done.  Thus, for greater efficiency, BSD introduced the vfork()
       system call, which did not fully copy the address space of the parent
       process, but borrowed the parent's memory and thread of control until
       a call to execve(2) or an exit occurred.  The parent process was
       suspended while the child was using its resources.  The use of
       vfork() was tricky: for example, not modifying data in the parent
       process depended on knowing which variables were held in a register.

CONFORMING TO         top

       4.3BSD; POSIX.1-2001 (but marked OBSOLETE).  POSIX.1-2008 removes the
       specification of vfork().

       The requirements put on vfork() by the standards are weaker than
       those put on fork(2), so an implementation where the two are
       synonymous is compliant.  In particular, the programmer cannot rely
       on the parent remaining blocked until the child either terminates or
       calls execve(2), and cannot rely on any specific behavior with
       respect to shared memory.

NOTES         top

       Some consider the semantics of vfork() to be an architectural
       blemish, and the 4.2BSD man page stated: "This system call will be
       eliminated when proper system sharing mechanisms are implemented.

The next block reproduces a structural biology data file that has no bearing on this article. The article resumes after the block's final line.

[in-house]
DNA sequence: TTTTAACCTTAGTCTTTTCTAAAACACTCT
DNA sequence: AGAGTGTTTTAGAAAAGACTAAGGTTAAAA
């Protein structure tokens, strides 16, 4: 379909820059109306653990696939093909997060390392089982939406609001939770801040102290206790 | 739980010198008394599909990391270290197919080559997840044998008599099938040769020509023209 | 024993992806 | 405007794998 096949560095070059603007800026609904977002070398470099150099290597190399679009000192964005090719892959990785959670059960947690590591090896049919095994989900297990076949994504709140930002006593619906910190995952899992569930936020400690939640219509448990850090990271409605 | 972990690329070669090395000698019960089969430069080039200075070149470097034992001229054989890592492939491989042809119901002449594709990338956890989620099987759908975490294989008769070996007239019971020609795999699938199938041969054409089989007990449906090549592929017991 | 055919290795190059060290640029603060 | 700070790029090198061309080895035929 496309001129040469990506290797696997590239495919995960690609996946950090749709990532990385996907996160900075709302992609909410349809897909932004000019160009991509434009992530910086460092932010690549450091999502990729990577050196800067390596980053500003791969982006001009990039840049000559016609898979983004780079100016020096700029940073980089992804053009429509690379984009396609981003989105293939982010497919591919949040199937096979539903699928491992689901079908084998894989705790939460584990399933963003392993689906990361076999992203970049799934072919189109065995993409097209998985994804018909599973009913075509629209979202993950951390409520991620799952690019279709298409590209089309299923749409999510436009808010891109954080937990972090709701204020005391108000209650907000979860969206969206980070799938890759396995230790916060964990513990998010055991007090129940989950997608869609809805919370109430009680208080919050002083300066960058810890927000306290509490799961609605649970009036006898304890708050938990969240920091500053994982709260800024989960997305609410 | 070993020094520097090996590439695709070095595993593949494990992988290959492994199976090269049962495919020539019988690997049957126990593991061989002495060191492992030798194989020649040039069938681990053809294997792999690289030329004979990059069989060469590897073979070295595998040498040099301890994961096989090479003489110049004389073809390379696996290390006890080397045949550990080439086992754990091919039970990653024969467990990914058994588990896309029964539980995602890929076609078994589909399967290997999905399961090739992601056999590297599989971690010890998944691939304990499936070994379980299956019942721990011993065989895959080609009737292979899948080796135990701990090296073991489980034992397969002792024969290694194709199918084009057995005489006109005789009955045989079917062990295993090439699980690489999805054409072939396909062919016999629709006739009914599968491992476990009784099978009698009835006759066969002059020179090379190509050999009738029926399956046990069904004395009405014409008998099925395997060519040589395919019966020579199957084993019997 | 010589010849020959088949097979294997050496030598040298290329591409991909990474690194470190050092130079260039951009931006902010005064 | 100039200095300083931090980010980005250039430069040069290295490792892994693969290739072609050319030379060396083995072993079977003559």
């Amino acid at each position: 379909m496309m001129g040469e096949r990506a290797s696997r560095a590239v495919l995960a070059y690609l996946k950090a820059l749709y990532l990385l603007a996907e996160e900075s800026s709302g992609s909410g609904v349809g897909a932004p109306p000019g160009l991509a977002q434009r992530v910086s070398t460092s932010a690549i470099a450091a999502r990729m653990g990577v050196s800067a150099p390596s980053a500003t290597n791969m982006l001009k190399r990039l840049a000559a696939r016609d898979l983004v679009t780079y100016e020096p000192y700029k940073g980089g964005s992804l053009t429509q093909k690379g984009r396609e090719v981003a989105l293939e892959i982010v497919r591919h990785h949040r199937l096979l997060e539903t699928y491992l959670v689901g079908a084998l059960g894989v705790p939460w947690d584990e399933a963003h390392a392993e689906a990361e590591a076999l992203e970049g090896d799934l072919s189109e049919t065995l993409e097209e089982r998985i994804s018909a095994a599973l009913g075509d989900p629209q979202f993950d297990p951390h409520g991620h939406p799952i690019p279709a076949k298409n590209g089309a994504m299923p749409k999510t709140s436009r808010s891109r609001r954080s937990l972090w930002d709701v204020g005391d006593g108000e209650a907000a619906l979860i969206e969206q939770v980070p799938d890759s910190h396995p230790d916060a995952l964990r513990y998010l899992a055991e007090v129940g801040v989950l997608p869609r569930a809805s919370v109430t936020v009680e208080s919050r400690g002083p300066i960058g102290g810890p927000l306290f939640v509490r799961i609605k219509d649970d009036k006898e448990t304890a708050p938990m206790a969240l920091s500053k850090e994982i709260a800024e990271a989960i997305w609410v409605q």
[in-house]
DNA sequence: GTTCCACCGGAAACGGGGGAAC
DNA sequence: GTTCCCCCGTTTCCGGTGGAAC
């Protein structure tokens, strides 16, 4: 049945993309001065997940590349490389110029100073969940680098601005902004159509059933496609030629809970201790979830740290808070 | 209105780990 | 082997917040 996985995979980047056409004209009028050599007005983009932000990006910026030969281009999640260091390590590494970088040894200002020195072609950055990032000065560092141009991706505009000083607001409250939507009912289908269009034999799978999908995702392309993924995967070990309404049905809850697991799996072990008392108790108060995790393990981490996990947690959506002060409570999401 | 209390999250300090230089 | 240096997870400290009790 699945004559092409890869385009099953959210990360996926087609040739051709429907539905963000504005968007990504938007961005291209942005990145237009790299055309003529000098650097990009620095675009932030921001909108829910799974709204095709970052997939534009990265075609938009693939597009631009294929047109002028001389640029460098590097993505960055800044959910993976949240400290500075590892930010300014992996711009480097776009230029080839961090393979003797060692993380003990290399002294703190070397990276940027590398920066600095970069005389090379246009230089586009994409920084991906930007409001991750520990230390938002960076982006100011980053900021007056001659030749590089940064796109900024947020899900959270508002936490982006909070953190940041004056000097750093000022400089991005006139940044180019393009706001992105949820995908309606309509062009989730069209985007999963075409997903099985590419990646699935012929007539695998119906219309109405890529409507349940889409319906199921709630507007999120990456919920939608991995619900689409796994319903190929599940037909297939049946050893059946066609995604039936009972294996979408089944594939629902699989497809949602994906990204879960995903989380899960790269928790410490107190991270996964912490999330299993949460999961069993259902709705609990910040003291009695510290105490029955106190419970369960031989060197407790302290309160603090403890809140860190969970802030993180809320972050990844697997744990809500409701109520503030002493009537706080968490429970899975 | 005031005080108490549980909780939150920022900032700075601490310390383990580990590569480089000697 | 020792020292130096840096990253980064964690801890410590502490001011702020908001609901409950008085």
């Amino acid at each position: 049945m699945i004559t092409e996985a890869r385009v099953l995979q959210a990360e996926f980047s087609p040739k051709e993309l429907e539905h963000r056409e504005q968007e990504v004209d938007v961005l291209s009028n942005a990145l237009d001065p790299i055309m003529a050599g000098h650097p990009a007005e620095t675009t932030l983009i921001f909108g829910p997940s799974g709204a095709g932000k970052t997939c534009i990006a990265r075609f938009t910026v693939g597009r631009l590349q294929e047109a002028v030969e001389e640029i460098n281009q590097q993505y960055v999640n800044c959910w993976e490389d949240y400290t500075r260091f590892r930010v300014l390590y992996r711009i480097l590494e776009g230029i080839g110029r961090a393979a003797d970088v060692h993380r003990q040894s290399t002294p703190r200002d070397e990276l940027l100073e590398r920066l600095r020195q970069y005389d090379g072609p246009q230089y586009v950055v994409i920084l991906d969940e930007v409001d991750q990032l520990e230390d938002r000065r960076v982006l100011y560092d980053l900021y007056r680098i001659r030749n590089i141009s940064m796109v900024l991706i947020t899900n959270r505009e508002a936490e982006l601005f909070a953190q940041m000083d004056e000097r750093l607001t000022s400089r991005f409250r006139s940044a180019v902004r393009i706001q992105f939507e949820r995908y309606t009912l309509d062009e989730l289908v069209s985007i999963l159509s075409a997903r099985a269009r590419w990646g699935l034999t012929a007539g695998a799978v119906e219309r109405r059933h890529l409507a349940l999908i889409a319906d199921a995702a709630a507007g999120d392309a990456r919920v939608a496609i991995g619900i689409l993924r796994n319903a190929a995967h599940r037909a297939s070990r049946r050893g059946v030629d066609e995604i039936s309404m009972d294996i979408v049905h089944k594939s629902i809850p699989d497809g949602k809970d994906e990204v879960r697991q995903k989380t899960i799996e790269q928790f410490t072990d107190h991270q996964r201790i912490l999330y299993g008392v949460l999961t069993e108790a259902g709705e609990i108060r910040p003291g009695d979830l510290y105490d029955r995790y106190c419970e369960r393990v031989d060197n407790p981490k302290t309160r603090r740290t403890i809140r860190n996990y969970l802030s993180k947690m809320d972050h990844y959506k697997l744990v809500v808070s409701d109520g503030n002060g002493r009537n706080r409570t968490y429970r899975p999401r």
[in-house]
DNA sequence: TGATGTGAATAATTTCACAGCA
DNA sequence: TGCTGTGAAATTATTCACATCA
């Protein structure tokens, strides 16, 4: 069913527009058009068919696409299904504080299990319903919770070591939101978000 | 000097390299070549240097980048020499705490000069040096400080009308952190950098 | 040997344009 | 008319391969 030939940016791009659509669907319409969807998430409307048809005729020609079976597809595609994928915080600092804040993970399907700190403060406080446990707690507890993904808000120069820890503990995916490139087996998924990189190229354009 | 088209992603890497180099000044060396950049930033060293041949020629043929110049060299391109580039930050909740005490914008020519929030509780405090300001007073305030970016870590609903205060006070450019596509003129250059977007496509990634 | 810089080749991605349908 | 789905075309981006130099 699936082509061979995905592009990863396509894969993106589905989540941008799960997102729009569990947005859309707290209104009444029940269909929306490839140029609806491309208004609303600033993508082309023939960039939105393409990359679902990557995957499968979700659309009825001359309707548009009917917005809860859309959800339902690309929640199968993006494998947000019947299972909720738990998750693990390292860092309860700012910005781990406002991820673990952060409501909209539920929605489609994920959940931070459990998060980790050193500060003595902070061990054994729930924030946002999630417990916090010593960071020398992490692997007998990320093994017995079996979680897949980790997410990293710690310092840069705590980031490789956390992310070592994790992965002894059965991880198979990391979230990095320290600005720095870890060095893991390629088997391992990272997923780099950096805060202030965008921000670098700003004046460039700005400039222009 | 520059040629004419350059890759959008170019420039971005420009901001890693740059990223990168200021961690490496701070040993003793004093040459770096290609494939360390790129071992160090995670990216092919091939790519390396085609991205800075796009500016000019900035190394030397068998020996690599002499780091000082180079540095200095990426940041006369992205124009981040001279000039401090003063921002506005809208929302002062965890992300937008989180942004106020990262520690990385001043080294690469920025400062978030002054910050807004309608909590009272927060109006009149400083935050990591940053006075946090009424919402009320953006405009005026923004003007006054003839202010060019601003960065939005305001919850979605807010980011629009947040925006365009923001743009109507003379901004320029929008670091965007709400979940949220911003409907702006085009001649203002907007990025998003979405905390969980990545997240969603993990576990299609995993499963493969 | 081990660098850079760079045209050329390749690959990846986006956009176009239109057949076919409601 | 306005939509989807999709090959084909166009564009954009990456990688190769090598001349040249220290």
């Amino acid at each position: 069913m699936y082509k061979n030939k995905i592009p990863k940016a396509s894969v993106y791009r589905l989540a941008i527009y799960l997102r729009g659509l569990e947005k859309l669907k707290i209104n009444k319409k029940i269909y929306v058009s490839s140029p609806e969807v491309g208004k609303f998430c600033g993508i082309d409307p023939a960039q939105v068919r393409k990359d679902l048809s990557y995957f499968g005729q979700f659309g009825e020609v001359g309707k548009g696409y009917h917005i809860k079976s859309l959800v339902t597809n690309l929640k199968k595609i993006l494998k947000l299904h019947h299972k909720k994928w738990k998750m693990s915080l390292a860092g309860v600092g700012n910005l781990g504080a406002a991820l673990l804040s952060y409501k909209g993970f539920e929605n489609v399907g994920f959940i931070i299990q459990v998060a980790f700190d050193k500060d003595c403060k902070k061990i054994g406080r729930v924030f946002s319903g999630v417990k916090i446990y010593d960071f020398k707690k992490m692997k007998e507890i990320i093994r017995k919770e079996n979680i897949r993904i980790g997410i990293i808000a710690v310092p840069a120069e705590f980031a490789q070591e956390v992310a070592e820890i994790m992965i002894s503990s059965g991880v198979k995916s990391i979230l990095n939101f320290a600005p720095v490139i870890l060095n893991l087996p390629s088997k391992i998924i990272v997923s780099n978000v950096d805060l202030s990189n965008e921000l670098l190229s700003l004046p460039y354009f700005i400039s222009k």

Users should not depend on the memory sharing semantics of vfork() as
       it will, in that case, be made synonymous to fork(2)."  However, even
       though modern memory management hardware has decreased the
       performance difference between fork(2) and vfork(), there are various
       reasons why Linux and other systems have retained vfork():

       *  Some performance-critical applications require the small
          performance advantage conferred by vfork().

       *  vfork() can be implemented on systems that lack a memory-
          management unit (MMU), but fork(2) can't be implemented on such
          systems.  (POSIX.1-2008 removed vfork() from the standard; the
          POSIX rationale for the posix_spawn(3) function notes that that
          function, which provides functionality equivalent to
          fork(2)+exec(3), is designed to be implementable on systems that
          lack an MMU.)

       *  On systems where memory is constrained, vfork() avoids the need to
          temporarily commit memory (see the description of
          /proc/sys/vm/overcommit_memory in proc(5)) in order to execute a
          new program.  (This can be especially beneficial where a large
          parent process wishes to execute a small helper program in a child
          process.)  By contrast, using fork(2) in this scenario requires
          either committing an amount of memory equal to the size of the
          parent process (if strict overcommitting is in force) or
          overcommitting memory with the risk that a process is terminated
          by the out-of-memory (OOM) killer.

       The child process should take care not to modify the memory in
       unintended ways, since such changes will be seen by the parent
       process once the child terminates or executes another program.  In